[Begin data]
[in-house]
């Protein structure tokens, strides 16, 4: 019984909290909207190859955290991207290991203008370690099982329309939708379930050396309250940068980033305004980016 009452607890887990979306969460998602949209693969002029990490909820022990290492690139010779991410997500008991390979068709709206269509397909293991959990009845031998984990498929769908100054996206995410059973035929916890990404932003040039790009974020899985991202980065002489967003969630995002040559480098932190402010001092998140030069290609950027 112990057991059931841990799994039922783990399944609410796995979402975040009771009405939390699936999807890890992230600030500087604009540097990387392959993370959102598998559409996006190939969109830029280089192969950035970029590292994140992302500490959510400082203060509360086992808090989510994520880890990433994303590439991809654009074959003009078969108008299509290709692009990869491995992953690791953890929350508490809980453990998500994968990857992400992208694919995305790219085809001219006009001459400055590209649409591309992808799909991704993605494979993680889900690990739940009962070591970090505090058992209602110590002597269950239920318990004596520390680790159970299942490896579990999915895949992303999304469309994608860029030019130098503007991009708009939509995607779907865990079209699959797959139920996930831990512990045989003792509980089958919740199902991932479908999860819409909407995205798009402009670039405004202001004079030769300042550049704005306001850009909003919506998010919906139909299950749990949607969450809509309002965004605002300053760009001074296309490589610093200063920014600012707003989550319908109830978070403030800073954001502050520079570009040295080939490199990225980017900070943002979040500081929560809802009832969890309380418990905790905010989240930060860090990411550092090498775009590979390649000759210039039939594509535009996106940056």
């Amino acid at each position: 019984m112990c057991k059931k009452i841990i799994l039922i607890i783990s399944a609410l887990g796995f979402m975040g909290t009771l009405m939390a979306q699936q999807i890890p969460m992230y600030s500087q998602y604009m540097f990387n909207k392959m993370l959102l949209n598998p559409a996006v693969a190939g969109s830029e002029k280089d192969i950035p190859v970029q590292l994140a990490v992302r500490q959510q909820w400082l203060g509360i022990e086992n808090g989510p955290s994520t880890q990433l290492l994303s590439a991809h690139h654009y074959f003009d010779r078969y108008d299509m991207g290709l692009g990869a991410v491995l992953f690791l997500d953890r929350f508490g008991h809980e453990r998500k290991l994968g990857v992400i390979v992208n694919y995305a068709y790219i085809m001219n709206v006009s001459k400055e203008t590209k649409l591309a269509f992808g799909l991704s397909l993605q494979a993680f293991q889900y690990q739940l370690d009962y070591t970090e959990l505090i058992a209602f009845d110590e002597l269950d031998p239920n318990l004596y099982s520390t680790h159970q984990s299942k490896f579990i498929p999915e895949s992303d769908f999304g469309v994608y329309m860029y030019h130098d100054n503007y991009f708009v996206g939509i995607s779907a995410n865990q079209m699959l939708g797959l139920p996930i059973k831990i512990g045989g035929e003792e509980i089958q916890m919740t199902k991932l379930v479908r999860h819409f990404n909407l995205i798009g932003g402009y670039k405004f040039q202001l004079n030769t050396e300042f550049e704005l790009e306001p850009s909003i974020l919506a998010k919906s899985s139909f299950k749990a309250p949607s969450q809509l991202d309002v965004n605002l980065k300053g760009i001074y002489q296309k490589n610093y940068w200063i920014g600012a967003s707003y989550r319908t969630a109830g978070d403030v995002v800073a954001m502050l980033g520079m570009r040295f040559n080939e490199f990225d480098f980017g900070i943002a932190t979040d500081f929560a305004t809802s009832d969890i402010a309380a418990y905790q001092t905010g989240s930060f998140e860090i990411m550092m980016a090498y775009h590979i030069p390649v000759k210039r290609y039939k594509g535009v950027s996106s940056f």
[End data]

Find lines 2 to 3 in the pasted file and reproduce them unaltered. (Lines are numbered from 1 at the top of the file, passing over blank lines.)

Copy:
């Protein structure tokens, strides 16, 4: 019984909290909207190859955290991207290991203008370690099982329309939708379930050396309250940068980033305004980016 009452607890887990979306969460998602949209693969002029990490909820022990290492690139010779991410997500008991390979068709709206269509397909293991959990009845031998984990498929769908100054996206995410059973035929916890990404932003040039790009974020899985991202980065002489967003969630995002040559480098932190402010001092998140030069290609950027 112990057991059931841990799994039922783990399944609410796995979402975040009771009405939390699936999807890890992230600030500087604009540097990387392959993370959102598998559409996006190939969109830029280089192969950035970029590292994140992302500490959510400082203060509360086992808090989510994520880890990433994303590439991809654009074959003009078969108008299509290709692009990869491995992953690791953890929350508490809980453990998500994968990857992400992208694919995305790219085809001219006009001459400055590209649409591309992808799909991704993605494979993680889900690990739940009962070591970090505090058992209602110590002597269950239920318990004596520390680790159970299942490896579990999915895949992303999304469309994608860029030019130098503007991009708009939509995607779907865990079209699959797959139920996930831990512990045989003792509980089958919740199902991932479908999860819409909407995205798009402009670039405004202001004079030769300042550049704005306001850009909003919506998010919906139909299950749990949607969450809509309002965004605002300053760009001074296309490589610093200063920014600012707003989550319908109830978070403030800073954001502050520079570009040295080939490199990225980017900070943002979040500081929560809802009832969890309380418990905790905010989240930060860090990411550092090498775009590979390649000759210039039939594509535009996106940056």
């Amino acid at each position: 019984m112990c057991k059931k009452i841990i799994l039922i607890i783990s399944a609410l887990g796995f979402m975040g909290t009771l009405m939390a979306q699936q999807i890890p969460m992230y600030s500087q998602y604009m540097f990387n909207k392959m993370l959102l949209n598998p559409a996006v693969a190939g969109s830029e002029k280089d192969i950035p190859v970029q590292l994140a990490v992302r500490q959510q909820w400082l203060g509360i022990e086992n808090g989510p955290s994520t880890q990433l290492l994303s590439a991809h690139h654009y074959f003009d010779r078969y108008d299509m991207g290709l692009g990869a991410v491995l992953f690791l997500d953890r929350f508490g008991h809980e453990r998500k290991l994968g990857v992400i390979v992208n694919y995305a068709y790219i085809m001219n709206v006009s001459k400055e203008t590209k649409l591309a269509f992808g799909l991704s397909l993605q494979a993680f293991q889900y690990q739940l370690d009962y070591t970090e959990l505090i058992a209602f009845d110590e002597l269950d031998p239920n318990l004596y099982s520390t680790h159970q984990s299942k490896f579990i498929p999915e895949s992303d769908f999304g469309v994608y329309m860029y030019h130098d100054n503007y991009f708009v996206g939509i995607s779907a995410n865990q079209m699959l939708g797959l139920p996930i059973k831990i512990g045989g035929e003792e509980i089958q916890m919740t199902k991932l379930v479908r999860h819409f990404n909407l995205i798009g932003g402009y670039k405004f040039q202001l004079n030769t050396e300042f550049e704005l790009e306001p850009s909003i974020l919506a998010k919906s899985s139909f299950k749990a309250p949607s969450q809509l991202d309002v965004n605002l980065k300053g760009i001074y002489q296309k490589n610093y940068w200063i920014g600012a967003s707003y989550r319908t969630a109830g978070d403030v995002v800073a954001m502050l980033g520079m570009r040295f040559n080939e490199f990225d480098f980017g900070i943002a932190t979040d500081f929560a305004t809802s009832d969890i402010a309380a418990y905790q001092t905010g989240s930060f998140e860090i990411m550092m980016a090498y775009h590979i030069p390649v000759k210039r290609y039939k594509g535009v950027s996106s940056f």